Ruth’s Opera Blog for A Faustian Pack of three operas at Royal Opera House, Covent Garden is part of Criticism Now, a Cultural Institute project at Kings College London
The two new Faustian operas are being put together a long way from the Grand Guignol of Covent Garden.
Rehearsals are in the Jerwood Studios, Union Street, Southwark. I make my way there from the tube. Wire netting in an empty lot where I’m sure an architectural salvage yard once stood – it must have been knocked down – rusts around random cars: some are shiny and finny, others have the bloom of paint on metal that will never be renewed. Life is coming in, life is going out: this neighbourhood is changing fast.
Outside the Studios are bikes and a lorry unloading. Inside, there’s a café, a conservatory, a stone fountain and rehearsal rooms. Bright and clear, with beautiful floors. Silvery sunlight throws window-shadows on a white wall.
Today is the first moment of coming together: the singers meet composers, directors, lighting director, stage manager and deputies, conductors, producers the lot. I marvel at the diverse talent around me in the room and greet Claire Shovelton, Manager of the Chroma Orchestra which will play for Through His Teeth. I’ve met her before, at a friend’s launch.
I meet the two repetiteurs: the pianists cum assistant conductors. The designer, Becs Andrews, a young prize-winning designer, has somehow designed a set which will work for both utterly different operas, and is going to show everyone the model.
A large cardboard box has just arrived marked FAUST. FRAGILE. I gaze at Becs with awe. When I was eight I had one of those toy Pollocks Theatres. I adored it, but it was fiddly, the stage sets fell about, I was clumsy and impatient and never got it going properly. But I’ve always loved the magic box of a little theatre. An altar, a vanishing point where what happens between people is always important. The shaped empty space where miracles happen.
I was once interviewed for a column called My Other Life, in which writers say what they would have loved to do if they hadn’t gone in for this strange addictive thing called writing.
What I’ve always wanted to be is a theatre – and ideally an opera – director. I’m fascinated by how the direction works with the design. How do they get just that colour to work with just that gesture at that key moment of interchange between two people: to bring out some peak or pivot of relationship – and, in opera, of music? Here’s my chance to find out.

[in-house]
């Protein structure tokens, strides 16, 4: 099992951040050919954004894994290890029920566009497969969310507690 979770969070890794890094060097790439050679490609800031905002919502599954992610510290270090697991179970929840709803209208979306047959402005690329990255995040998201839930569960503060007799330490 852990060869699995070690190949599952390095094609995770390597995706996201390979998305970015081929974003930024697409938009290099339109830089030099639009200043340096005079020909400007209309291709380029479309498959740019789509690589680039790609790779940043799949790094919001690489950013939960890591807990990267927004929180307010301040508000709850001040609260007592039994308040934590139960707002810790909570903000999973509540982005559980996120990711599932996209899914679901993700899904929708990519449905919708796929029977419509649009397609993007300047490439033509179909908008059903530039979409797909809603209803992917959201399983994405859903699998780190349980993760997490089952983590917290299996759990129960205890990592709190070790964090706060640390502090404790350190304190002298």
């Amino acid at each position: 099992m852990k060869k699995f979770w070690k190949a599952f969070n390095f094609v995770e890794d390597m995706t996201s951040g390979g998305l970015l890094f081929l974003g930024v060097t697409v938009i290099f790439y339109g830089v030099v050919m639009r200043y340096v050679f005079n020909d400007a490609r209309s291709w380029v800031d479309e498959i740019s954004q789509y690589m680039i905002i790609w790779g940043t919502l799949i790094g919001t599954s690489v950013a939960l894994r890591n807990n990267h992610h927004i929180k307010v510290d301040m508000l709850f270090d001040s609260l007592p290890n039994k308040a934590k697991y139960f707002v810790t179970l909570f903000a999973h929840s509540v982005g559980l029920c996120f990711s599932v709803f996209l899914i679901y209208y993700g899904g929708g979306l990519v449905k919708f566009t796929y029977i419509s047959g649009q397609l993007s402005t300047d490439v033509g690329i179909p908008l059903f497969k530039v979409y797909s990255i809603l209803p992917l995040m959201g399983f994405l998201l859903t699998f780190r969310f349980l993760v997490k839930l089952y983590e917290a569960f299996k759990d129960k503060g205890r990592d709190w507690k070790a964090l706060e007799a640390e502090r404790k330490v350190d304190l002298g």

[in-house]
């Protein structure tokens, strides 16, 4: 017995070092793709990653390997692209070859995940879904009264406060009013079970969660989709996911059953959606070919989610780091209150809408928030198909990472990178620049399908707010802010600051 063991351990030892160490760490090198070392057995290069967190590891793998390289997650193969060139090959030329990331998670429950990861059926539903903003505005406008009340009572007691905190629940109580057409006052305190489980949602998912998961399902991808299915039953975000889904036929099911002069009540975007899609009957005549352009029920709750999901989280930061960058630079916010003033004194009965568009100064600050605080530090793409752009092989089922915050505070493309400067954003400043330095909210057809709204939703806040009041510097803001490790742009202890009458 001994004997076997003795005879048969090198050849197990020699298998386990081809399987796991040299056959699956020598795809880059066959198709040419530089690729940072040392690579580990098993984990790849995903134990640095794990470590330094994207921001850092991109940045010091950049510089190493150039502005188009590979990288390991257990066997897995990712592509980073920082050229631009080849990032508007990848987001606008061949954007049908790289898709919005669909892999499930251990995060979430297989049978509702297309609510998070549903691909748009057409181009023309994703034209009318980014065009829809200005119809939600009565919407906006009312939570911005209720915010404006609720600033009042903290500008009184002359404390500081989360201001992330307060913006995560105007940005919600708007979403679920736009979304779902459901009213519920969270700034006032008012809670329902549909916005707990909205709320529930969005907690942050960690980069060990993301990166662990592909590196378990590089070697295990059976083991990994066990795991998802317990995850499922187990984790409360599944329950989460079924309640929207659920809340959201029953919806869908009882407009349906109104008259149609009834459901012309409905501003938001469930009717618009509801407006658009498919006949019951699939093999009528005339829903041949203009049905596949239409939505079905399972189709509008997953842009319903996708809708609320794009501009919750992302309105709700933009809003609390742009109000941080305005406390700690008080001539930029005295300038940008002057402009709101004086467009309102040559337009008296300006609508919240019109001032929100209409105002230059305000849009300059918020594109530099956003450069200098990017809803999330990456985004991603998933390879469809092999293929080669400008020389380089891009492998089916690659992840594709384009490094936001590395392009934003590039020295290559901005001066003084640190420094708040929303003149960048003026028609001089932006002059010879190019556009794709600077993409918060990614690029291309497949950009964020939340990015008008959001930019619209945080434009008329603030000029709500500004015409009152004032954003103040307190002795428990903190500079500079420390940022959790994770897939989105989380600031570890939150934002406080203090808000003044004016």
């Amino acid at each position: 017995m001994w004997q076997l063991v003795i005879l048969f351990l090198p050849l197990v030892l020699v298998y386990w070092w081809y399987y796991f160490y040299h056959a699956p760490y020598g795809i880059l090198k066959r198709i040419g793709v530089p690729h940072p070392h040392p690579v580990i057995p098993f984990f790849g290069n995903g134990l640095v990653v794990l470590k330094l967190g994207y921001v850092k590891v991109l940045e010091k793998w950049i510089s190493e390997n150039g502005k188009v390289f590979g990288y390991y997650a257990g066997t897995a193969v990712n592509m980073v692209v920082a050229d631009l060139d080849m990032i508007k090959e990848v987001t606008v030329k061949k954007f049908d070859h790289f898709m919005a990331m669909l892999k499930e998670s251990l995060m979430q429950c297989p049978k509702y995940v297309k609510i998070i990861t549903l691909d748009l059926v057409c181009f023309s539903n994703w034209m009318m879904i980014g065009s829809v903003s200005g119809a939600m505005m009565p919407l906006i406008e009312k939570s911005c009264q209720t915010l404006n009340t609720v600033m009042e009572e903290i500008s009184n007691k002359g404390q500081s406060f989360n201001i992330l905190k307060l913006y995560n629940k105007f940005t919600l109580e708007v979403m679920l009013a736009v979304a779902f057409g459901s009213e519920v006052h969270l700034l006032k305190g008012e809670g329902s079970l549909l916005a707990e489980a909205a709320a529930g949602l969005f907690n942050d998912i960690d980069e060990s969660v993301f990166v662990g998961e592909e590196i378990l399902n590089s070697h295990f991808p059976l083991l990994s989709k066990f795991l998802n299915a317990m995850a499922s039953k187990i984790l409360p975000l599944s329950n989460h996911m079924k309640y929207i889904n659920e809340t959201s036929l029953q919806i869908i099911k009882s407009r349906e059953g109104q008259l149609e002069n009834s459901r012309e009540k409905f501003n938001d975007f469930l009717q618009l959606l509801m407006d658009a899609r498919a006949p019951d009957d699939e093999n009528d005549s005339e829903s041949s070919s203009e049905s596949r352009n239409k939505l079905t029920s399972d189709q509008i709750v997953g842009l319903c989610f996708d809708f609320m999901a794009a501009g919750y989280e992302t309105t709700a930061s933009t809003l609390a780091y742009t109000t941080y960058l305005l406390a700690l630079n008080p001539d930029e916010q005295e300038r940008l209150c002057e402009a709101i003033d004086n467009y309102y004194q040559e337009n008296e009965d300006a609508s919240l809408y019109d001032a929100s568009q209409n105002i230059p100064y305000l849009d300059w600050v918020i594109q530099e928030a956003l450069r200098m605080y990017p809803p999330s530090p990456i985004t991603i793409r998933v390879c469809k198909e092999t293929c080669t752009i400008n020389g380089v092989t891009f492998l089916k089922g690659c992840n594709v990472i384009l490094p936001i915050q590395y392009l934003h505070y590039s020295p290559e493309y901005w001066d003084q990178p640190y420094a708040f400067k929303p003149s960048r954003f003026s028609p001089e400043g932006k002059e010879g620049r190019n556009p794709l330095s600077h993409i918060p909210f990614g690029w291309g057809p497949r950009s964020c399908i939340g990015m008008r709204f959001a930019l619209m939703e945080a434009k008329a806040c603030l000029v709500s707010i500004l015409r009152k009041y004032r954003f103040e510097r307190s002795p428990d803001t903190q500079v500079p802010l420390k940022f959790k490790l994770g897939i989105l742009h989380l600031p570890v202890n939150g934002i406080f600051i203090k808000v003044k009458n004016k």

Becs, I imagine, couldn’t be clumsy or impatient if she tried. She worked, she tells me, over Christmas and New Year without a break and has produced a set which can be used, with a few changes, for these two very different pieces which she must have thought about for months.
This morning she is taking us through Luke Bedford’s exploration of Faust in his opera Through His Teeth with libretto by David Harrower.
Here, Mephistopheles is a conman who bewitches many different women – none of them knows about the others – into believing he works for MI5, is in danger of his life, and only they can help him – by giving him incredible amounts of money. They borrow from their families, lose contact with everyone close to them, their lives are destroyed – and eventually the guy is caught and charged and they realize it was all lies.
Luke’s opera begins after the court case, with a TV interviewer asking one of the victims for her story.
There is no supernatural element here: Luke and David are focussing on the Faustian power one human being can wield over another. Robert, the philandering defrauding psychopathic lover, may be evil but he’s human. That makes A, his victim, Faust.
Becs takes us through the scenes. She has designed brilliant perforated black sliding screens which shift the scenes quickly from one to the other. An image of A’s sliding consciousness, perhaps, or the slipperiness of Robert’s lies.
With precise fingers, never a wobble in sight, Becs shows how the set changes. The interview set-up slides away and the set morphs into the woman’s memory: and a car sale-room where she first met this man.
Mephistopheles, a car salesman?
Of course, I think. That’s what the devil offers: shiny new dreams. World-polluting vehicles for getting away getting to a new place fast.